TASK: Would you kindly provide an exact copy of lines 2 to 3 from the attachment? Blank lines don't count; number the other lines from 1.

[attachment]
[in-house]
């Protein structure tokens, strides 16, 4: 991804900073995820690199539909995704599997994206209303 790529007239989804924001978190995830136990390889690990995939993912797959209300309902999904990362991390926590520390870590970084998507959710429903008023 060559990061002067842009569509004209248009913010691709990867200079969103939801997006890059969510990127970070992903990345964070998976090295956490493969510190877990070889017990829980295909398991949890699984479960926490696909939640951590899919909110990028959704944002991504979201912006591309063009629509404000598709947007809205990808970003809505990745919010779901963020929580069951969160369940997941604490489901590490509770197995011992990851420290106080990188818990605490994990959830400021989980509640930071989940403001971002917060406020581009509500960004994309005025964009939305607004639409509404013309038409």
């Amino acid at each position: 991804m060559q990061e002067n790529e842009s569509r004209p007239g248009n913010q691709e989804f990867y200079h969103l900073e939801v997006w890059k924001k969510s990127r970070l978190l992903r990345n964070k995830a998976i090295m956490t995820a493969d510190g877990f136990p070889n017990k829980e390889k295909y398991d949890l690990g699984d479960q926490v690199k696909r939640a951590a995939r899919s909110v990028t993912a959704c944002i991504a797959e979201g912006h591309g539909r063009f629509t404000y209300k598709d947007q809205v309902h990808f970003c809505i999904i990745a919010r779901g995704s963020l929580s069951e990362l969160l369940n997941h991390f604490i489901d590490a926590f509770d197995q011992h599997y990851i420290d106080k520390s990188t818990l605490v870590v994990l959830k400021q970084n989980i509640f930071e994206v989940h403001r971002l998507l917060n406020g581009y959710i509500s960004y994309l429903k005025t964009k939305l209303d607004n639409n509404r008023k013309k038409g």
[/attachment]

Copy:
């Protein structure tokens, strides 16, 4: 991804900073995820690199539909995704599997994206209303 790529007239989804924001978190995830136990390889690990995939993912797959209300309902999904990362991390926590520390870590970084998507959710429903008023 060559990061002067842009569509004209248009913010691709990867200079969103939801997006890059969510990127970070992903990345964070998976090295956490493969510190877990070889017990829980295909398991949890699984479960926490696909939640951590899919909110990028959704944002991504979201912006591309063009629509404000598709947007809205990808970003809505990745919010779901963020929580069951969160369940997941604490489901590490509770197995011992990851420290106080990188818990605490994990959830400021989980509640930071989940403001971002917060406020581009509500960004994309005025964009939305607004639409509404013309038409």
């Amino acid at each position: 991804m060559q990061e002067n790529e842009s569509r004209p007239g248009n913010q691709e989804f990867y200079h969103l900073e939801v997006w890059k924001k969510s990127r970070l978190l992903r990345n964070k995830a998976i090295m956490t995820a493969d510190g877990f136990p070889n017990k829980e390889k295909y398991d949890l690990g699984d479960q926490v690199k696909r939640a951590a995939r899919s909110v990028t993912a959704c944002i991504a797959e979201g912006h591309g539909r063009f629509t404000y209300k598709d947007q809205v309902h990808f970003c809505i999904i990745a919010r779901g995704s963020l929580s069951e990362l969160l369940n997941h991390f604490i489901d590490a926590f509770d197995q011992h599997y990851i420290d106080k520390s990188t818990l605490v870590v994990l959830k400021q970084n989980i509640f930071e994206v989940h403001r971002l998507l917060n406020g581009y959710i509500s960004y994309l429903k005025t964009k939305l209303d607004n639409n509404r008023k013309k038409g």